Sunday, December 25, 2011

Mery Christmas

Mmetty Christmas folks.  Hope you all have a great day with your families. 

Thank you to our troops so far from home and family Than You for making our lives possible and keeping us safe!

Wednesday, December 21, 2011

Happy Hanukkah

Happy Hanukkah to all who celebrate it!  May you have a joyful holiday!

Friday, December 9, 2011

OWS Thought of the Day. . .

Can we use fire hoses on the Occupy Boston folks? If we do, will Boston face EPA fines?

Think about it. . . all the hippy filth, the human waste, medical waste and drugs would be washed away. . . where would it go??? If those storm drains in the area empty into Boston Harbor this could turn it into a Super Fund site. . . .

Hey Menino, why not try that angle, you are not failing to enforce the law by not unleashing the fire hoses on the Occupods, you are preventing an ecological disaster!

The fish of Boston Harbor thank you!

Occupy Boston is above the law. . . so says the Mayor

Well folks raise your hand if you are surprised that the Occupy Boston group is still occupying Boston despite the court order. . . .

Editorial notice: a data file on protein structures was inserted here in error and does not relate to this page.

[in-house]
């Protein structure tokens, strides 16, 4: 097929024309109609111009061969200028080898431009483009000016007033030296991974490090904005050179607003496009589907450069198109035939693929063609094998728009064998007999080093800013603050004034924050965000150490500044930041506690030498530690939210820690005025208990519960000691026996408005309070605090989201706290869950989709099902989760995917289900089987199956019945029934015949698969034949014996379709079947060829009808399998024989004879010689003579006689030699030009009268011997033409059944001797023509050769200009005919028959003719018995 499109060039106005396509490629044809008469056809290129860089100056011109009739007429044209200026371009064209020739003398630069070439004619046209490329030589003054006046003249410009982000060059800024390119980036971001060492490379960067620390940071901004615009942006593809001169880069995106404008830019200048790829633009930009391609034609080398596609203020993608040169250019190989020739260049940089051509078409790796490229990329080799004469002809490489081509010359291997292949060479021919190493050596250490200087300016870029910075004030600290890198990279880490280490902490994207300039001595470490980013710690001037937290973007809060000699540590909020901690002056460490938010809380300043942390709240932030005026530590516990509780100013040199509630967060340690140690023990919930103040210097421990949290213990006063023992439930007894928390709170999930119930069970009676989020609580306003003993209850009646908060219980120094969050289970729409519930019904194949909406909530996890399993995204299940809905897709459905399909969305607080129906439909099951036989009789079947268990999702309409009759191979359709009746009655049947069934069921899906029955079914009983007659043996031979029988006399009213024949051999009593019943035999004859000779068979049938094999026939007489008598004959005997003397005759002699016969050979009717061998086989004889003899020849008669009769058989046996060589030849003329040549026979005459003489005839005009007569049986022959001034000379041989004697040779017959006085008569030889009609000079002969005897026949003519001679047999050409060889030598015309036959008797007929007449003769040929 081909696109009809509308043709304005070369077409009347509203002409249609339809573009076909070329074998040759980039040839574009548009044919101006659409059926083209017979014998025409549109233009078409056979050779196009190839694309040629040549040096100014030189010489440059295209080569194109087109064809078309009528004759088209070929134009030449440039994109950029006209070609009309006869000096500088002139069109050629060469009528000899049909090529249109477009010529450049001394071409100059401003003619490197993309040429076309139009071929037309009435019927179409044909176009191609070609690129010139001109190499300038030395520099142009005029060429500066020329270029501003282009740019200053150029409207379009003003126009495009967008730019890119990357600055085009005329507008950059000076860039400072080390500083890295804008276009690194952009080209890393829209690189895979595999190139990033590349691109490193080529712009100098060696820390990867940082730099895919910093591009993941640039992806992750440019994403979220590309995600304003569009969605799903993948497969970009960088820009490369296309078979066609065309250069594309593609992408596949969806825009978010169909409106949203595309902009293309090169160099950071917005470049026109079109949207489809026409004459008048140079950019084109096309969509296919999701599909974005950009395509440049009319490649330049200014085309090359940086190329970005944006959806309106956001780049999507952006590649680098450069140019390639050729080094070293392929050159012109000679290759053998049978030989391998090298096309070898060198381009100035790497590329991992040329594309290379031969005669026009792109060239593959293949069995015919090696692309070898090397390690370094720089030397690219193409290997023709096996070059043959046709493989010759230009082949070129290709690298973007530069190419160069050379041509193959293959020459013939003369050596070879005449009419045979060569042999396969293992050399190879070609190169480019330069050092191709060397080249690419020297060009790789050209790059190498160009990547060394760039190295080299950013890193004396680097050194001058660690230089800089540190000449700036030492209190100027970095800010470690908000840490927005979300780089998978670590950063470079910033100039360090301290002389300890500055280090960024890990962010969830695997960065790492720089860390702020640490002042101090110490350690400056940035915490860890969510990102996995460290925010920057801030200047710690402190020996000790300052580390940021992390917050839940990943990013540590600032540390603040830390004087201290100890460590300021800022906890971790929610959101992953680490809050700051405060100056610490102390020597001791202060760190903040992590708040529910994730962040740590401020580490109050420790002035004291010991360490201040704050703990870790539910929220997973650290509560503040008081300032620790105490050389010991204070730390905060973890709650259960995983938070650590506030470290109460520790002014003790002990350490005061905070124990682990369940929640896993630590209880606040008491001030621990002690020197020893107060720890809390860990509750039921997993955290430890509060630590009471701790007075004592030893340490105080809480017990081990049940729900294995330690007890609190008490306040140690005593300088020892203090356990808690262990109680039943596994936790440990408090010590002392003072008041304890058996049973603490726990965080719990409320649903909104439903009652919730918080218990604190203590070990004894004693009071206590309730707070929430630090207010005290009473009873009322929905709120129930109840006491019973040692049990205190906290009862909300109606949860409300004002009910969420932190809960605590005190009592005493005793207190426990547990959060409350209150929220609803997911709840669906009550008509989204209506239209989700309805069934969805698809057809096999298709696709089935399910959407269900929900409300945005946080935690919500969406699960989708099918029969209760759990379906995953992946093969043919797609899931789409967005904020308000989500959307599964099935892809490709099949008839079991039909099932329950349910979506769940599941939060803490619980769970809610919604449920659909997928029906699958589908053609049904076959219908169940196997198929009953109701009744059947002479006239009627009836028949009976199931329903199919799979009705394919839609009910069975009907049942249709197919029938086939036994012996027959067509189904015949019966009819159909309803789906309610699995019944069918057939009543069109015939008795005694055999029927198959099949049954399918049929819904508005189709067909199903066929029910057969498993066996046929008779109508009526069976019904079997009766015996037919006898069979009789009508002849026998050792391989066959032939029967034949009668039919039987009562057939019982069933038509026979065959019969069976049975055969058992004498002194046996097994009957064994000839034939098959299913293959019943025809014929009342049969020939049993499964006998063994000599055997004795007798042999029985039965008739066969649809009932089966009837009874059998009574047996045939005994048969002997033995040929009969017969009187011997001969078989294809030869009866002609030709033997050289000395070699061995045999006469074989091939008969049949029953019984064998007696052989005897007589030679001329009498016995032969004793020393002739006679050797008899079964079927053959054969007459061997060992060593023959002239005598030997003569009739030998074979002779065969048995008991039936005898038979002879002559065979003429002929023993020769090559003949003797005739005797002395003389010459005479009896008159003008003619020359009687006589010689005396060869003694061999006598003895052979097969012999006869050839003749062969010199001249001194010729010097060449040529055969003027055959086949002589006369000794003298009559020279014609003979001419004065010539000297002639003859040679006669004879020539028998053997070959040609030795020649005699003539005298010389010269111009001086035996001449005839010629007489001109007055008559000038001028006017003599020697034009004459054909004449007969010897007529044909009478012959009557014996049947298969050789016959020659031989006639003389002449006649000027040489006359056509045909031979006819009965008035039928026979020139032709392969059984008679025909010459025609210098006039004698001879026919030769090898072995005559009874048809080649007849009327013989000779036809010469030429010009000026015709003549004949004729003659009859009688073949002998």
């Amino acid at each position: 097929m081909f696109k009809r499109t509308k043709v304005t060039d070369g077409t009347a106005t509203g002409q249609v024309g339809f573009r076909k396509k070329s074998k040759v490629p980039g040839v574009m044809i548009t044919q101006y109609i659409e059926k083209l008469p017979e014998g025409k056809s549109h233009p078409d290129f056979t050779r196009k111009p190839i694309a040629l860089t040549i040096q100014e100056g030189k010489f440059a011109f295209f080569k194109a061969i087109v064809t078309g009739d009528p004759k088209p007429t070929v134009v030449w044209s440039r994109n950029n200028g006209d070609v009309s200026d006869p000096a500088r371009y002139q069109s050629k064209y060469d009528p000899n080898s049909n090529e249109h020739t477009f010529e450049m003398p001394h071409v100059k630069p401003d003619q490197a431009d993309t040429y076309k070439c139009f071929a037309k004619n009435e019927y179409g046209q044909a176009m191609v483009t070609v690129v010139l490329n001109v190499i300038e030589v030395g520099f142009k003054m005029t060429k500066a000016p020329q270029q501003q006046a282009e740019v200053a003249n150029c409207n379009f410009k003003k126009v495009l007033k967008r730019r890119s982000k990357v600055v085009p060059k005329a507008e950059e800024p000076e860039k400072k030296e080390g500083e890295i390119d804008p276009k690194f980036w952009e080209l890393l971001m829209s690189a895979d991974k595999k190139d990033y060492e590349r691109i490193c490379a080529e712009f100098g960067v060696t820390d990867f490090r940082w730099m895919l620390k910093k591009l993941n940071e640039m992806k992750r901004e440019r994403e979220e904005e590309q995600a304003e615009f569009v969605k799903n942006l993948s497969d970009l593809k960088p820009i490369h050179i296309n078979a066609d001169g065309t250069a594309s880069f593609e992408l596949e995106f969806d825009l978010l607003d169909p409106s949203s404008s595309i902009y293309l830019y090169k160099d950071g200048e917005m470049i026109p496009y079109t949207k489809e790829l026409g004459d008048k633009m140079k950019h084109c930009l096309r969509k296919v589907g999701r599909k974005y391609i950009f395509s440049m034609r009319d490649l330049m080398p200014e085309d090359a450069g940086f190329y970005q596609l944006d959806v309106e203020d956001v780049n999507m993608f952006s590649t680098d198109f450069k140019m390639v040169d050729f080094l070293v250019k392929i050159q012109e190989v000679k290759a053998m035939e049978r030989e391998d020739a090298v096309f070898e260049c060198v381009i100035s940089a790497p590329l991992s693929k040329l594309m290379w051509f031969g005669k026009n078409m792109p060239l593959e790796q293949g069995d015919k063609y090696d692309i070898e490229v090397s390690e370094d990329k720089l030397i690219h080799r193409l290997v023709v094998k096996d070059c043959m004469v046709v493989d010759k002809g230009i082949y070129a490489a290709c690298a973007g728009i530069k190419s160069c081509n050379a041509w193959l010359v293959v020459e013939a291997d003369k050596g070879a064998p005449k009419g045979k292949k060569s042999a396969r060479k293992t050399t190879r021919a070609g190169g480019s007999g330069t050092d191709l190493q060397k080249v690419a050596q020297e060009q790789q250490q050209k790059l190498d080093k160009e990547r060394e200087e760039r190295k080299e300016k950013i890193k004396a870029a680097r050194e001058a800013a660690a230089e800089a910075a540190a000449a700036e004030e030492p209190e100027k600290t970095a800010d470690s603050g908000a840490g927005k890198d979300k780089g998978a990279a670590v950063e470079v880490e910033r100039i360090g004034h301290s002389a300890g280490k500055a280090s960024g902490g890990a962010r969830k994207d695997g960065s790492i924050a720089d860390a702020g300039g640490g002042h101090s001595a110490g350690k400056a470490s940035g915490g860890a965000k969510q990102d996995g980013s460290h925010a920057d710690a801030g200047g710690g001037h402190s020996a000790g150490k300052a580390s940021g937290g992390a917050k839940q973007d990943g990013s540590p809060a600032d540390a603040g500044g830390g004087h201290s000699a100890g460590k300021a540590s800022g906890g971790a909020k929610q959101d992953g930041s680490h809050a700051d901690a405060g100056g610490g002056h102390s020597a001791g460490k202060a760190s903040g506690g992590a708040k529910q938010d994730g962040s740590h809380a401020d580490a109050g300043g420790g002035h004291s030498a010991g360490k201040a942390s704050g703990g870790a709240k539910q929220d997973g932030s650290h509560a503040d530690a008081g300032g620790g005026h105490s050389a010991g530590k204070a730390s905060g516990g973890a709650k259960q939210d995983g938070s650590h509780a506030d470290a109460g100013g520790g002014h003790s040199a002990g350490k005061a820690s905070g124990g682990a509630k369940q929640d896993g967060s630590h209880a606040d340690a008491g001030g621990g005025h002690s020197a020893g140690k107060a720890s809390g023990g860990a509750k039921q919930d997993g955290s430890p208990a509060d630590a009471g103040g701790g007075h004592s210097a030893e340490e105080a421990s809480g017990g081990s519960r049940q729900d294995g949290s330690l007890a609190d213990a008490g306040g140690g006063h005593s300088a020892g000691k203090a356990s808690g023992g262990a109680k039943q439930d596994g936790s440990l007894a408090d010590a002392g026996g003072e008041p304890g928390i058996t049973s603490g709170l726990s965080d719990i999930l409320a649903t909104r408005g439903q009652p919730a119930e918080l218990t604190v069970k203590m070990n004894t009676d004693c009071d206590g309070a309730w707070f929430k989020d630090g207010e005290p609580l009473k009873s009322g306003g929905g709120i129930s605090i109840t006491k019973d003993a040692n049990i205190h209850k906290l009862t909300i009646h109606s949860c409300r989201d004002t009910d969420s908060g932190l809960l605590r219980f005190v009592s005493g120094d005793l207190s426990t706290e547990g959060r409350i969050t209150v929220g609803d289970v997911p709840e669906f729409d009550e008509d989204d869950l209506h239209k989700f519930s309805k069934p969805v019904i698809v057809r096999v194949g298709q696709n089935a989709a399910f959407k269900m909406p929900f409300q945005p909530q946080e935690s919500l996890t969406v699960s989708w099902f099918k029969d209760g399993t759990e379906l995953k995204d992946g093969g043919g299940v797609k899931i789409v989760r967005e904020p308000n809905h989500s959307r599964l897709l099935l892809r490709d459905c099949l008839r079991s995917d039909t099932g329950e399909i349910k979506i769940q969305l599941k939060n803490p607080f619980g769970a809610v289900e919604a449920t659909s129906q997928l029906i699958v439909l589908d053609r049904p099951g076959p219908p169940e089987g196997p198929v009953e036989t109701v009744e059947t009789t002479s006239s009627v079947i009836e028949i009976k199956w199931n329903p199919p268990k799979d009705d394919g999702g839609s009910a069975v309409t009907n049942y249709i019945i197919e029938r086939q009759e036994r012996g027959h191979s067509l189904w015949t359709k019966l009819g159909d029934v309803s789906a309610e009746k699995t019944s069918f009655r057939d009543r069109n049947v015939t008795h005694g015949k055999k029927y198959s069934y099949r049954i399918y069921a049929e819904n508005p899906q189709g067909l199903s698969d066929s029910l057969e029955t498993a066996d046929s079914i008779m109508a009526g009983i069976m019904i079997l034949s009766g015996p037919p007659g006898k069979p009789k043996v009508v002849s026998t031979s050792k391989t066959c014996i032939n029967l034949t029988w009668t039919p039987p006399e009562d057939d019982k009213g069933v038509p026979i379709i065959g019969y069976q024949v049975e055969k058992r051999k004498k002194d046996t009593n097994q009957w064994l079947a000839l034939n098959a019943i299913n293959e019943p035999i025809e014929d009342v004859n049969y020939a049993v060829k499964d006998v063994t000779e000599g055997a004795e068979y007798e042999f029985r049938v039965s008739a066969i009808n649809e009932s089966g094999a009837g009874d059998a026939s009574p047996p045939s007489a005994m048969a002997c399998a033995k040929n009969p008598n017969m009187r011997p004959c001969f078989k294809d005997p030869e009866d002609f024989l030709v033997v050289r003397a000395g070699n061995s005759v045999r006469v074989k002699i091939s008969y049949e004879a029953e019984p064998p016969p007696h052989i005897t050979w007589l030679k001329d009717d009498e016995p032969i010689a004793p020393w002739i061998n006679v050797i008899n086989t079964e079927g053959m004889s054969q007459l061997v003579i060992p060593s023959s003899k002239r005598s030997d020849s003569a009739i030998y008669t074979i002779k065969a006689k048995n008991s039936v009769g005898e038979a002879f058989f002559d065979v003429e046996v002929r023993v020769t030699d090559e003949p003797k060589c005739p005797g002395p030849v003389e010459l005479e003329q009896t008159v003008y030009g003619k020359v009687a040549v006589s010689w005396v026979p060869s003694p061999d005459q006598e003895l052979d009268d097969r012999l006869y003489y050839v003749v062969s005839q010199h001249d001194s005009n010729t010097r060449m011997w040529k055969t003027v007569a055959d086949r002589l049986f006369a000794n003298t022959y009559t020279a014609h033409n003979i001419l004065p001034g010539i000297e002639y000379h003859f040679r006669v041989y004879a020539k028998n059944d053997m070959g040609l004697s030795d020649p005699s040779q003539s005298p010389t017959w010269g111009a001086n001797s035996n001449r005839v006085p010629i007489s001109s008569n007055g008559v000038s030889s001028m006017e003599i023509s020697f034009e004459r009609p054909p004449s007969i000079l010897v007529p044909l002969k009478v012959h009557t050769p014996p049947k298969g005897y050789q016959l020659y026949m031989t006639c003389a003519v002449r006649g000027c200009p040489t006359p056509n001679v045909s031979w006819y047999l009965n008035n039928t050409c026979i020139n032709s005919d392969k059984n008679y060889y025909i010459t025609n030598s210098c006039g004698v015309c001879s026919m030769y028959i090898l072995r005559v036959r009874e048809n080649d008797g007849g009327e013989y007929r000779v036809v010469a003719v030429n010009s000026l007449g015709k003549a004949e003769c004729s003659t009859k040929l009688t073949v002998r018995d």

If anyone from MA put up a hand you should be ashamed (or you live under a rock. . .)

You see Mayor Menino likes these hippie lefty commies and so they are above the law the rest of us serfs have to obey in the Peoples Republic.

The corruption here goes from the top down. You see we are against folks and any kind of “self help” which is the MA code for you standing up for your rights. We arrested the dad that stopped the illegal from molesting his kid in a supermarket bathroom a year or so ago. We arrested that guy a few weeks back who punched the drug dealer stealing tools out of his work truck. . .but no, we won’t touch the Occupy Boston folks and the disease ridden camp they put up in the middle of Boston.

You see it is against the law to camp there overnight. You also need a permit to protest there. . . ask all the other folks that had to get the permits (such as the TEA party folks). The Occupods have no permit and have been camping there for months. It has cost the city around $2 mil so far in damage and cop overtime. . . but they pay nothing. . . . and we let them.

Thank you Mayor for showing in no uncertain terms that there really are some folks who are more equal than others. . . . too bad the average American is the second class citizen here. . . .